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Top 10 Things to Do in Pittsburgh in October

This month's best bets in The 'Burgh.




photo by todd dondera for phlf

 

Oct. 1-2/ Even people who think they know every special spot in Pittsburgh know only half of the city. Just as alleys contain secrets hidden from the main roads, buildings have their private corners. With Doors Open Pittsburgh, a collection of local groups involved in the design, planning and construction of buildings and neighborhoods is inviting the public to tour these corners in more than 30 buildings Downtown — from the Byham Theater to the Pennsylvanian (pictured) to the mayor’s office to the members-only Penn Society. The tours are free, require no advance registration and can either be led or self-guided, as desired. (various Downtown locations; 412/583-1424, doorsopenpgh.org)
 


photo shutterstock
 

Oct. 8/ The Mendelssohn Choir of Pittsburgh is opening its 2016-2017 season at East Liberty Presbyterian Church with The Music of Downton Abbey, a tribute to compositions and composers featured on the hit PBS show, including its elegiac theme by John Lunn. (116 S. Highland Ave., East Liberty; 888/718-4253, themendelssohn.org)
 

Oct. 27/ With her intimate stage show “An Evening of Laughter and Reflection,” television legend Carol Burnett takes questions from the audience and plays highlights from her long career in show business. (Heinz Hall, 600 Penn Ave., Downtown; 412/392-4900, pittsburghsymphony.org)
 


photo by jim via flickr creative commons
 

daily/ The spacious and historic Allegheny Cemetery is the final resting place for at least 28 former Pittsburgh mayors. A free self-guided tour from the Allegheny Cemetery Historical Association allows you to pay your respects to them all. (4734 Butler St., Lawrenceville; 412/682-1624, alleghenycemetery.com)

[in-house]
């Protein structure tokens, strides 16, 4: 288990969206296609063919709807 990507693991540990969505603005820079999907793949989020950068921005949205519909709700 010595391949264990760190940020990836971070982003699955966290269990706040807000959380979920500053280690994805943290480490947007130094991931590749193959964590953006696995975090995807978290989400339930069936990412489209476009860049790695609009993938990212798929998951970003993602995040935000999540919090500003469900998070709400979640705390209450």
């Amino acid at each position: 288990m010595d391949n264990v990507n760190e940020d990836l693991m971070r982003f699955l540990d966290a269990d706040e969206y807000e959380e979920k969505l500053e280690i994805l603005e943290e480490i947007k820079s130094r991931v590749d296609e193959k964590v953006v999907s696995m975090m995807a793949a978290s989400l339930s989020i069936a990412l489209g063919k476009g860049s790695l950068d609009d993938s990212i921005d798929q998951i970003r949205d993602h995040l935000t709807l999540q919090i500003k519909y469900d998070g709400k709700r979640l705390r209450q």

photo courtesy pittsburgh post-gazette/rebecca droke
 

Oct. 6/ The musical satire extravaganza Off the Record celebrates its 16th year with “It’s Buc’n Huuuge!” The annual send-up of local affairs from The Newspaper Guild of Pittsburgh and SAG-AFTRA Ohio-Pittsburgh benefits the Greater Pittsburgh Community Food Bank. (Byham Theater, 101 Sixth St., Downtown; 412/456-6666, facebook.com/offtherecordpgh)
 

Oct. 25/ As part of a 40-city tour for his new album “Funk!,” multi-instrumentalist Brian Culbertson is making a stop at the intimate Manchester Craftsmen’s Guild music hall. (1815 Metropolitan St., Manchester; 412/322-0800, mcgjazz.org)
 


PHOTO by Levi Walton
 

Oct. 9/ Having released four albums in the 11 years since its original members reunited, iconic indie rock outfit Dinosaur Jr. is now more prolific than its initial incarnation. The band is bringing its new album, “Give a Glimpse of What Yer Not” to Mr. Smalls. (400 Lincoln Ave, Millvale; 412/821-4447, mrsmalls.com)
 

Oct. 16/ Zines invert the logic of traditional publishing to noble ends. Whereas most publishers either want to reach as many readers as possible or want to fully saturate a particular niche market, zine-makers have more modest ambitions: to encourage self-expression and foster small communities. A zine is any small self-published work, usually produced on the cheap without any dream of financial remuneration beyond covering costs. The best of them deal with ideas, emotions and obsessions you cannot find anywhere else, as can be seen at the sixth annual Pittsburgh Zine Fair, at the cozy yet grand Union Project. (801 N. Negley Ave., Highland Park; 408/931-3542, pghzinefair.com)
 


photo courtesy of shutterstock
 

Oct. 5/ The Pittsburgh Speakers Series welcomes entertainer Rita Moreno, who is best known for her roles in “The King and I” and “West Side Story” and is developing a Latino remake of the sitcom, “One Day at a Time.” (Heinz Hall, 600 Penn Ave., Downtown; 412/392-4900, pittsburghspeakersseries.org)
 

Sundays through Oct. 30/ In Pittsburghese steelworker lingo, a boilermaker was known as an “Imp ‘n Arn,” meaning a shot of Imperial whiskey chased by (or dropped into) an Iron City Beer. But Imperial is a Kentucky brand, and Iron City now shares the shelves with many fine locally brewed craft beers. And so at its (mostly) weekly Sonntag parties, the Pittsburgh distiller Wigle Whiskey celebrates the German heritage of the North Side — Sonntag is German for Sunday — by pairing shots of its whiskey with beers from local breweries and a selection of savory German street foods. (1055 Spring Garden Ave., Spring Garden; 412/224-2827, wiglewhiskey.com)
 

 

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